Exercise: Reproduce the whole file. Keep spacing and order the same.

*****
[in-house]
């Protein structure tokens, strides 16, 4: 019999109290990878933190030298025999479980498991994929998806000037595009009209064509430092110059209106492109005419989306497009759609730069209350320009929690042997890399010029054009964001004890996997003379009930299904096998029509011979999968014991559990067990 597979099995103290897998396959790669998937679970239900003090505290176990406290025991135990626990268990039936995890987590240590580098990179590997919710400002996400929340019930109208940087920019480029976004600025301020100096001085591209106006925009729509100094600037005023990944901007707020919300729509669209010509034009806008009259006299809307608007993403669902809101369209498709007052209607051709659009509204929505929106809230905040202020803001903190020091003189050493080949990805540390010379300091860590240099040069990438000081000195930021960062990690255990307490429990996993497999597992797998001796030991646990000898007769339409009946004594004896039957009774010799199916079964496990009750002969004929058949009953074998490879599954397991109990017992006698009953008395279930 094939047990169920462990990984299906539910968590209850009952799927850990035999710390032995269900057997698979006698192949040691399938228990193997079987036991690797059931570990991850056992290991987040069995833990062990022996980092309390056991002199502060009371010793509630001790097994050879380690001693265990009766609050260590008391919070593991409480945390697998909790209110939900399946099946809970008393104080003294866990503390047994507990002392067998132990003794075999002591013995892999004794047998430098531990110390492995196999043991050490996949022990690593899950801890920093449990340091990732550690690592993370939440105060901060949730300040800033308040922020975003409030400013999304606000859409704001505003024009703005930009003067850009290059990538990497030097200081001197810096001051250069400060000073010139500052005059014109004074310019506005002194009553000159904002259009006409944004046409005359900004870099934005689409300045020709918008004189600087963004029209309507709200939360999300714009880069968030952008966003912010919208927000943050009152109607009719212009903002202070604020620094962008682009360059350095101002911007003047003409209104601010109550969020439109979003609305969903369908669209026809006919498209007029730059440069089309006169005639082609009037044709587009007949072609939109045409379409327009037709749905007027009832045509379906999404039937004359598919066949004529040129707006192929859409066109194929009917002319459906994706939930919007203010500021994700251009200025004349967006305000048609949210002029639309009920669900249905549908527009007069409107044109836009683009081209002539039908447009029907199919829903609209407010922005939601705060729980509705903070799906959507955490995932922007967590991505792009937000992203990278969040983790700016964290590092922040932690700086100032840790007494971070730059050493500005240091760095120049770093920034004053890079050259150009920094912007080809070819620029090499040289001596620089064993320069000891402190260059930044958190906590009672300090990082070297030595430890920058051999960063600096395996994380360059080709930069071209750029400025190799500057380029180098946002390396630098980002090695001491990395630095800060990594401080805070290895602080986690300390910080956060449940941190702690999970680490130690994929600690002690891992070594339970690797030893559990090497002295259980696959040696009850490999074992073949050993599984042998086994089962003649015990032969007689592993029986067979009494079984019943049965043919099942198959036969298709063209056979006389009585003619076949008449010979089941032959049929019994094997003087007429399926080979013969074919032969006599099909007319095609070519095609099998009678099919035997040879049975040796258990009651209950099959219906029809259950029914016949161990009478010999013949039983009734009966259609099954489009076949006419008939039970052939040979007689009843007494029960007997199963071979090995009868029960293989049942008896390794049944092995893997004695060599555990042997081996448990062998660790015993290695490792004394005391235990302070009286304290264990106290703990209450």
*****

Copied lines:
[in-house]
């Protein structure tokens, strides 16, 4: 019999109290990878933190030298025999479980498991994929998806000037595009009209064509430092110059209106492109005419989306497009759609730069209350320009929690042997890399010029054009964001004890996997003379009930299904096998029509011979999968014991559990067990 597979099995103290897998396959790669998937679970239900003090505290176990406290025991135990626990268990039936995890987590240590580098990179590997919710400002996400929340019930109208940087920019480029976004600025301020100096001085591209106006925009729509100094600037005023990944901007707020919300729509669209010509034009806008009259006299809307608007993403669902809101369209498709007052209607051709659009509204929505929106809230905040202020803001903190020091003189050493080949990805540390010379300091860590240099040069990438000081000195930021960062990690255990307490429990996993497999597992797998001796030991646990000898007769339409009946004594004896039957009774010799199916079964496990009750002969004929058949009953074998490879599954397991109990017992006698009953008395279930 094939047990169920462990990984299906539910968590209850009952799927850990035999710390032995269900057997698979006698192949040691399938228990193997079987036991690797059931570990991850056992290991987040069995833990062990022996980092309390056991002199502060009371010793509630001790097994050879380690001693265990009766609050260590008391919070593991409480945390697998909790209110939900399946099946809970008393104080003294866990503390047994507990002392067998132990003794075999002591013995892999004794047998430098531990110390492995196999043991050490996949022990690593899950801890920093449990340091990732550690690592993370939440105060901060949730300040800033308040922020975003409030400013999304606000859409704001505003024009703005930009003067850009290059990538990497030097200081001197810096001051250069400060000073010139500052005059014109004074310019506005002194009553000159904002259009006409944004046409005359900004870099934005689409300045020709918008004189600087963004029209309507709200939360999300714009880069968030952008966003912010919208927000943050009152109607009719212009903002202070604020620094962008682009360059350095101002911007003047003409209104601010109550969020439109979003609305969903369908669209026809006919498209007029730059440069089309006169005639082609009037044709587009007949072609939109045409379409327009037709749905007027009832045509379906999404039937004359598919066949004529040129707006192929859409066109194929009917002319459906994706939930919007203010500021994700251009200025004349967006305000048609949210002029639309009920669900249905549908527009007069409107044109836009683009081209002539039908447009029907199919829903609209407010922005939601705060729980509705903070799906959507955490995932922007967590991505792009937000992203990278969040983790700016964290590092922040932690700086100032840790007494971070730059050493500005240091760095120049770093920034004053890079050259150009920094912007080809070819620029090499040289001596620089064993320069000891402190260059930044958190906590009672300090990082070297030595430890920058051999960063600096395996994380360059080709930069071209750029400025190799500057380029180098946002390396630098980002090695001491990395630095800060990594401080805070290895602080986690300390910080956060449940941190702690999970680490130690994929600690002690891992070594339970690797030893559990090497002295259980696959040696009850490999074992073949050993599984042998086994089962003649015990032969007689592993029986067979009494079984019943049965043919099942198959036969298709063209056979006389009585003619076949008449010979089941032959049929019994094997003087007429399926080979013969074919032969006599099909007319095609070519095609099998009678099919035997040879049975040796258990009651209950099959219906029809259950029914016949161990009478010999013949039983009734009966259609099954489009076949006419008939039970052939040979007689009843007494029960007997199963071979090995009868029960293989049942008896390794049944092995893997004695060599555990042997081996448990062998660790015993290695490792004394005391235990302070009286304290264990106290703990209450």